“No,” the Angel admitted. “They will love you forever.”

“Then these are what we want,” the Loving Ones said.

But the Angel was very upset. “You don’t understand,” he told them. “You will have to feed these animals.”

“That’s all right,” the Loving Ones said.

“You will have to clean up after them and take care of them forever.”

“We don’t care.”

The Loving Ones did not listen. They went down to where the Pets were and picked them up, seeing the love in their own hearts reflected in the animals’ eyes.

“They were not programmed right,” the Angel said.

“We can’t offer a warranty. We don’t know how durable they are. Some of their systems malfunction very quickly, others last a long time.”

But the Loving Ones did not care. They were holding the warm little bodies and finding their hearts so filled with love that they thought they would burst.

“We will take our chances,” they said.

“You do not understand.” The Angel tried one more time. “They are so dependent on you that even the most well-made of them is not designed to outlive you. You are destined to suffer their loss.”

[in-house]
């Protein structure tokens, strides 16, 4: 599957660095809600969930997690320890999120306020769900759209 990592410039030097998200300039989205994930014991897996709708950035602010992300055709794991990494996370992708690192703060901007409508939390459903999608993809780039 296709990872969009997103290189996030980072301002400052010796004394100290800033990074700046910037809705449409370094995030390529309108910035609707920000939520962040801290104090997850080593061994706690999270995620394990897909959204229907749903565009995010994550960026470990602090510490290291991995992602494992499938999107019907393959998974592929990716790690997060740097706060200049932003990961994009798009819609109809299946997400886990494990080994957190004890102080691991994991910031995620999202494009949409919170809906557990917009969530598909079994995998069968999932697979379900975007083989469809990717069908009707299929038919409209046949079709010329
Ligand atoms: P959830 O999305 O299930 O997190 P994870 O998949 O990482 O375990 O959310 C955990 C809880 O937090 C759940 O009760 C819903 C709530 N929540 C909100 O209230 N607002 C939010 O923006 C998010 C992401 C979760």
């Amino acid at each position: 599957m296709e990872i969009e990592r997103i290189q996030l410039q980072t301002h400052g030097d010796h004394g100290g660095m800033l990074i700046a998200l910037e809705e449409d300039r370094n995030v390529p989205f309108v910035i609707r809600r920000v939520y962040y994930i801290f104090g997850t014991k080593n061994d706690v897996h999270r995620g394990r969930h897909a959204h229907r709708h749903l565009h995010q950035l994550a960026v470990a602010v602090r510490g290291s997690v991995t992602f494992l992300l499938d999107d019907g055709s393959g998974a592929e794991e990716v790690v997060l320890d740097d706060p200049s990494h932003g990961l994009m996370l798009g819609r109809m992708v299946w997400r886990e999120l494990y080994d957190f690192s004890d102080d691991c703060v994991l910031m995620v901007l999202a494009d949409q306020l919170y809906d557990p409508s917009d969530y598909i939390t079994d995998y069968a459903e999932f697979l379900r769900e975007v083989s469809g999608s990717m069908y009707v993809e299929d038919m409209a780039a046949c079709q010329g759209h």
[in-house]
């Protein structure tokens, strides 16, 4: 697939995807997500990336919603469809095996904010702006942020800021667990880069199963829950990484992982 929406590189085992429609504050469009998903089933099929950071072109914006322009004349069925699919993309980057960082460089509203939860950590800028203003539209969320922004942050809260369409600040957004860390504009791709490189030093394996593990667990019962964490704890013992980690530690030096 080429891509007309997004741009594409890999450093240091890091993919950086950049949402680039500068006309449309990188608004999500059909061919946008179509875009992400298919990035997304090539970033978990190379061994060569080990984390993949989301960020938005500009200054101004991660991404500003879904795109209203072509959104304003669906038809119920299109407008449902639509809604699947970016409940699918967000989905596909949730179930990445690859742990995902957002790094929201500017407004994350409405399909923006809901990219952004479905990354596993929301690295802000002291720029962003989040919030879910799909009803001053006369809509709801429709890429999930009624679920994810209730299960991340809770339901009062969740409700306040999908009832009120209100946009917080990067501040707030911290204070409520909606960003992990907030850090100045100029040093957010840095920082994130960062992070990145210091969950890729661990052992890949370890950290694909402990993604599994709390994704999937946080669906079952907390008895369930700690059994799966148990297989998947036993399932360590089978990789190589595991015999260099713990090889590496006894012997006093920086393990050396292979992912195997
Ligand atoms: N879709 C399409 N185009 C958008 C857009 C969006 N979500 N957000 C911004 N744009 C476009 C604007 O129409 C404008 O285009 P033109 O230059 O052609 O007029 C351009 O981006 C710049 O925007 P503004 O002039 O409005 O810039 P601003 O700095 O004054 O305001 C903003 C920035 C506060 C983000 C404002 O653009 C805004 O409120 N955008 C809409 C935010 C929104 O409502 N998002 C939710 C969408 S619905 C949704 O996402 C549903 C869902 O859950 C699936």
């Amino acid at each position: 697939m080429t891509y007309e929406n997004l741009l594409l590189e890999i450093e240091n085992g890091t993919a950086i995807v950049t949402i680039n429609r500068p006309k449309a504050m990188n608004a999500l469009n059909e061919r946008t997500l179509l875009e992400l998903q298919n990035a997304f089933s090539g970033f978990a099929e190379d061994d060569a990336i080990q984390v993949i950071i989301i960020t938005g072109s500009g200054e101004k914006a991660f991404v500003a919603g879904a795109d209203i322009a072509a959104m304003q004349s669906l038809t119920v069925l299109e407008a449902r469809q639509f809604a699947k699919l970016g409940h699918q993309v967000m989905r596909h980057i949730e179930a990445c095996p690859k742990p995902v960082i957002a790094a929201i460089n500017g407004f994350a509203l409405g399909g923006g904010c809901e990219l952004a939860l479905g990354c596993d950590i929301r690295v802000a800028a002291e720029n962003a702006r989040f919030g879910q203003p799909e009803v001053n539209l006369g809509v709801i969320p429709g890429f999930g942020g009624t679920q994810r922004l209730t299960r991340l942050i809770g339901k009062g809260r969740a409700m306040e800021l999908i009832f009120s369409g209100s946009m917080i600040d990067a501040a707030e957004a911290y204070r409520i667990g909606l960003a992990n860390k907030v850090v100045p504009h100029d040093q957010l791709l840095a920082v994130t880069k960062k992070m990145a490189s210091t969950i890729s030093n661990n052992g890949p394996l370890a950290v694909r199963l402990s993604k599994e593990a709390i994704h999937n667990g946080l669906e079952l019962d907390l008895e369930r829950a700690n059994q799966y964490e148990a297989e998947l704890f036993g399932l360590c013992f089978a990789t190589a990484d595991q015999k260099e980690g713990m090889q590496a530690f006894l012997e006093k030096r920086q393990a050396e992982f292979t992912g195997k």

The Loving Ones looked at the sweetness in their arms and nodded. “That is how it should be. It is a fair trade for the love they offer.”

The Angel just watched them all go, shaking his head. “You have chosen Tears,” he whispered.

“So it is,” the kind lady told the kitties. “And so each mommy and daddy knows. When they take a baby into their heart, they know that one day it will leave them and they will cry.”

The little orange boy sat up. “So why do they take us in?” he asked.

“Because even a moment of your love is worth years of pain later.”

“Oh.” The little orange boy got off the lady’s lap and went back to the edge of the pond. His mommy was still there, and still crying. “Will she ever stop crying?” he asked the kind lady.

She nodded. “You see, the Angel felt sorry for the Loving Ones, knowing how much they would suffer. He couldn’t take the tears away but he made them special.”